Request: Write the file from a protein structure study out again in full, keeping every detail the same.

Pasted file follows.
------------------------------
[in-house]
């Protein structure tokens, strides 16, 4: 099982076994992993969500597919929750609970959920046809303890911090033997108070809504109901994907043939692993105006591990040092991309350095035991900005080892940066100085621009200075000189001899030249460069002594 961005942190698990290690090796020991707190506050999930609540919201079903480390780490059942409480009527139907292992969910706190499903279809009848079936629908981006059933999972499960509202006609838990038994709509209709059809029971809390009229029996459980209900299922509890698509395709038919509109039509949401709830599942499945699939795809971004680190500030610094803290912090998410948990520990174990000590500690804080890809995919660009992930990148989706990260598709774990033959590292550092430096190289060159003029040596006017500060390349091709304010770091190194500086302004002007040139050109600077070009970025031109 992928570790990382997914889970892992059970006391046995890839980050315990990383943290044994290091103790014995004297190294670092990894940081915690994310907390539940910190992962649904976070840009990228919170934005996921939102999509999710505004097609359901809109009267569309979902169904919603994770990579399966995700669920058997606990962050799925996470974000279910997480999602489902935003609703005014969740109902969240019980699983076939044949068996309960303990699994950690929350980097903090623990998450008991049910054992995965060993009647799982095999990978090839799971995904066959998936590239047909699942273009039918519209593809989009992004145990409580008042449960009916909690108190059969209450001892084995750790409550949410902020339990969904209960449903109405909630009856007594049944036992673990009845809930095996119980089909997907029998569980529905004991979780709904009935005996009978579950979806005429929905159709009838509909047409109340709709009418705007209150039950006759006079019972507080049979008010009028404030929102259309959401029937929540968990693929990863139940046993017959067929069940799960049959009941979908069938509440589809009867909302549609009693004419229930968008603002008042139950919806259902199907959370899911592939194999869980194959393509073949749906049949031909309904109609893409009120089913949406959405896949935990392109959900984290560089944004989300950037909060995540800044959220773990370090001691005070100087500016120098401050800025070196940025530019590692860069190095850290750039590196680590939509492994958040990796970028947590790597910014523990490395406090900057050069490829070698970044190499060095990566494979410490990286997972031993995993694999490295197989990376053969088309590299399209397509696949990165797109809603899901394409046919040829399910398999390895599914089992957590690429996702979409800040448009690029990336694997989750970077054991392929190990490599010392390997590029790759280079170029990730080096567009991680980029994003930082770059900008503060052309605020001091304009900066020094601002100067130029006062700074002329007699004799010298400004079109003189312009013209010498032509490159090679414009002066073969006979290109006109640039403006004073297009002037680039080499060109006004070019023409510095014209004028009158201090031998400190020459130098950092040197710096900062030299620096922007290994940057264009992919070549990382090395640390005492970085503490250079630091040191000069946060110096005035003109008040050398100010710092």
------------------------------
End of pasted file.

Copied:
[in-house]
């Protein structure tokens, strides 16, 4: 099982076994992993969500597919929750609970959920046809303890911090033997108070809504109901994907043939692993105006591990040092991309350095035991900005080892940066100085621009200075000189001899030249460069002594 961005942190698990290690090796020991707190506050999930609540919201079903480390780490059942409480009527139907292992969910706190499903279809009848079936629908981006059933999972499960509202006609838990038994709509209709059809029971809390009229029996459980209900299922509890698509395709038919509109039509949401709830599942499945699939795809971004680190500030610094803290912090998410948990520990174990000590500690804080890809995919660009992930990148989706990260598709774990033959590292550092430096190289060159003029040596006017500060390349091709304010770091190194500086302004002007040139050109600077070009970025031109 992928570790990382997914889970892992059970006391046995890839980050315990990383943290044994290091103790014995004297190294670092990894940081915690994310907390539940910190992962649904976070840009990228919170934005996921939102999509999710505004097609359901809109009267569309979902169904919603994770990579399966995700669920058997606990962050799925996470974000279910997480999602489902935003609703005014969740109902969240019980699983076939044949068996309960303990699994950690929350980097903090623990998450008991049910054992995965060993009647799982095999990978090839799971995904066959998936590239047909699942273009039918519209593809989009992004145990409580008042449960009916909690108190059969209450001892084995750790409550949410902020339990969904209960449903109405909630009856007594049944036992673990009845809930095996119980089909997907029998569980529905004991979780709904009935005996009978579950979806005429929905159709009838509909047409109340709709009418705007209150039950006759006079019972507080049979008010009028404030929102259309959401029937929540968990693929990863139940046993017959067929069940799960049959009941979908069938509440589809009867909302549609009693004419229930968008603002008042139950919806259902199907959370899911592939194999869980194959393509073949749906049949031909309904109609893409009120089913949406959405896949935990392109959900984290560089944004989300950037909060995540800044959220773990370090001691005070100087500016120098401050800025070196940025530019590692860069190095850290750039590196680590939509492994958040990796970028947590790597910014523990490395406090900057050069490829070698970044190499060095990566494979410490990286997972031993995993694999490295197989990376053969088309590299399209397509696949990165797109809603899901394409046919040829399910398999390895599914089992957590690429996702979409800040448009690029990336694997989750970077054991392929190990490599010392390997590029790759280079170029990730080096567009991680980029994003930082770059900008503060052309605020001091304009900066020094601002100067130029006062700074002329007699004799010298400004079109003189312009013209010498032509490159090679414009002066073969006979290109006109640039403006004073297009002037680039080499060109006004070019023409510095014209004028009158201090031998400190020459130098950092040197710096900062030299620096922007290994940057264009992919070549990382090395640390005492970085503490250079630091040191000069946060110096005035003109008040050398100010710092």